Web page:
Acupuncture, expertise and cross-cultural medicine
Bivins, Roberta E. (2000) Acupuncture, expertise and cross-cultural medicine. Science, technology and medicine in modern history . Basingstoke : Palgrave Macmillan. ISBN 9780230287518Full text not available from this repository.
Official URL: http://webcat.warwick.ac.uk/record=b2519418~S1
When does a needle in the flesh constitute 'acupuncture', and for whom? Who were Britain's historical acupuncturists? From the exotic tales of seventeenth-century missionaries in the Far East, through reinvention at the cutting edge of adopted French clinical experimentalism, to partial assimilation into British orthodox therapeutic practice in the nineteenth and twentieth centuries, acupuncture in Britain has a long and fascinating history. In this original and well-researched volume, Roberta Bivins describes this history and its implications for the study of continuity and discontinuities in the cross-cultural transmission of medical knowledge, techniques and instrumentation. Through detailed textual analysis, examination of patient and practitioner networks in the process of medical change, and a case-study of acupuncture and the National Health Service, she looks back to ask, how have we inscribed meaning on to the therapeutic needle? And what does this tell us about technologies and their relationship to culture?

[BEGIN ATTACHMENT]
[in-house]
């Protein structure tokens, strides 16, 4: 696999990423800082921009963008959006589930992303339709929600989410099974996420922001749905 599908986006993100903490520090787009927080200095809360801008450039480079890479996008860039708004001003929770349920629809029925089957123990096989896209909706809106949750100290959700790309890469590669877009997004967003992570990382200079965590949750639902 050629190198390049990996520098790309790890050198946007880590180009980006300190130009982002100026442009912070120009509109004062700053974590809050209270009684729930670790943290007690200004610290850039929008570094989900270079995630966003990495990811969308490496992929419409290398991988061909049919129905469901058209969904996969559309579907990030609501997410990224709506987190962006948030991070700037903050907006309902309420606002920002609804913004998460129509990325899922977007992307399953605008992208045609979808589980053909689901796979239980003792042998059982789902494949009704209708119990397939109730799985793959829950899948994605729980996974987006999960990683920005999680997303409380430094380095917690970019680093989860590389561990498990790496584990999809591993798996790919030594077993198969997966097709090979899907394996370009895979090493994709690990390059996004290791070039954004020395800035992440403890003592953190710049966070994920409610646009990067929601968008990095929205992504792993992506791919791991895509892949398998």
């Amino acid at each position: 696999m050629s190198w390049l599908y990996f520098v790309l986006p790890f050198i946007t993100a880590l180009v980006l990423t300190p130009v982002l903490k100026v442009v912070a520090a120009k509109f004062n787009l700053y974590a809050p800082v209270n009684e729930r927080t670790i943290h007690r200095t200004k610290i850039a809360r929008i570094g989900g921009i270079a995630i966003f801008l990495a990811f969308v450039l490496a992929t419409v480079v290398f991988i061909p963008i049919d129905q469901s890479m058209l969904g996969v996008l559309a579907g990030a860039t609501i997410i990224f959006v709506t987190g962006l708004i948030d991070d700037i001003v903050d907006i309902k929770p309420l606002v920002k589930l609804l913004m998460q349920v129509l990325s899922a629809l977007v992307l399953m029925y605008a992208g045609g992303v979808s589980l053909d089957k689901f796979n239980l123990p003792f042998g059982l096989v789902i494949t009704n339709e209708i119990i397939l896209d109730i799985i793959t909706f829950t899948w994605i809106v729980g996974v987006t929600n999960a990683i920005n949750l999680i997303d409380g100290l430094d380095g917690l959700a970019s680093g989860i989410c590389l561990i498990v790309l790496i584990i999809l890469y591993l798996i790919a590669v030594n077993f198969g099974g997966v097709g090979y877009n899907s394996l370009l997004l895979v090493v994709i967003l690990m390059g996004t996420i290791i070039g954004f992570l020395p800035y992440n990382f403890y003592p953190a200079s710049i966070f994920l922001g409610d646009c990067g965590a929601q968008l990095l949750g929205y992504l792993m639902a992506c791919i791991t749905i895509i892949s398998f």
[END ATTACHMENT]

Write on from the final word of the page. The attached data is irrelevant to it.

|Subjects:||R Medicine > RA Public aspects of medicine
R Medicine > RM Therapeutics. Pharmacology
|Divisions:||Faculty of Arts > History|
|Library of Congress Subject Headings (LCSH):||Acupuncture -- Great Britain -- History, Transcultural medical care -- Great Britain|
|Series Name:||Science, technology and medicine in modern history|
|Place of Publication:||Basingstoke|
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